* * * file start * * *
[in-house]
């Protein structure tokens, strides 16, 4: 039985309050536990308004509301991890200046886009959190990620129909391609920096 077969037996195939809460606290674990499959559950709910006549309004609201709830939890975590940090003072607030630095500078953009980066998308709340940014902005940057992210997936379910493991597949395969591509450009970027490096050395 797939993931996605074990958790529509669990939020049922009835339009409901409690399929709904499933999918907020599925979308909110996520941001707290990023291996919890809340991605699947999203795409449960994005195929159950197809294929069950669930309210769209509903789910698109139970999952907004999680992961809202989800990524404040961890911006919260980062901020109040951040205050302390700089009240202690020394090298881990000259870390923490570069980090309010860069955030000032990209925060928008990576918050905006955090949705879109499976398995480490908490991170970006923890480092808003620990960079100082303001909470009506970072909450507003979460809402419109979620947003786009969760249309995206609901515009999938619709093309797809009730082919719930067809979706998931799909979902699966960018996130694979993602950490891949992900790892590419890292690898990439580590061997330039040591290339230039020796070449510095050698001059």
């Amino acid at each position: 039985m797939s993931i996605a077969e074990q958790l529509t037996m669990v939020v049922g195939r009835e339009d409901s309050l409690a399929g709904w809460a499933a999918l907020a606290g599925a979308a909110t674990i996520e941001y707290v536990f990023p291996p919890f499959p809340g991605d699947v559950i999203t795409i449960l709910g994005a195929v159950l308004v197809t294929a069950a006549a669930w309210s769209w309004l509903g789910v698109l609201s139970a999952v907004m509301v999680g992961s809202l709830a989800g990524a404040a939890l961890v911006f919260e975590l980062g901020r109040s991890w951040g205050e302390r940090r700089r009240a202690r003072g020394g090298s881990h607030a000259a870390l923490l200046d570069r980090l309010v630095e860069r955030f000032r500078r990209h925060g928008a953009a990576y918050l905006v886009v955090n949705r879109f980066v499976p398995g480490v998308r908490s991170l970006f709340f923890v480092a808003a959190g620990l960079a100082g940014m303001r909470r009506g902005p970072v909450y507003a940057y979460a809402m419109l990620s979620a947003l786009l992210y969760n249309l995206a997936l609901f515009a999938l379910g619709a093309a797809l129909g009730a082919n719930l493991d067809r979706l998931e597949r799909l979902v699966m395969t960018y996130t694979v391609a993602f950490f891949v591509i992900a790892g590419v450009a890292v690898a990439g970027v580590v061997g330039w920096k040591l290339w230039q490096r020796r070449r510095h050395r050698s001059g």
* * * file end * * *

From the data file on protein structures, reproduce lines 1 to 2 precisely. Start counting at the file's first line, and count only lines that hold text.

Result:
[in-house]
């Protein structure tokens, strides 16, 4: 039985309050536990308004509301991890200046886009959190990620129909391609920096 077969037996195939809460606290674990499959559950709910006549309004609201709830939890975590940090003072607030630095500078953009980066998308709340940014902005940057992210997936379910493991597949395969591509450009970027490096050395 797939993931996605074990958790529509669990939020049922009835339009409901409690399929709904499933999918907020599925979308909110996520941001707290990023291996919890809340991605699947999203795409449960994005195929159950197809294929069950669930309210769209509903789910698109139970999952907004999680992961809202989800990524404040961890911006919260980062901020109040951040205050302390700089009240202690020394090298881990000259870390923490570069980090309010860069955030000032990209925060928008990576918050905006955090949705879109499976398995480490908490991170970006923890480092808003620990960079100082303001909470009506970072909450507003979460809402419109979620947003786009969760249309995206609901515009999938619709093309797809009730082919719930067809979706998931799909979902699966960018996130694979993602950490891949992900790892590419890292690898990439580590061997330039040591290339230039020796070449510095050698001059």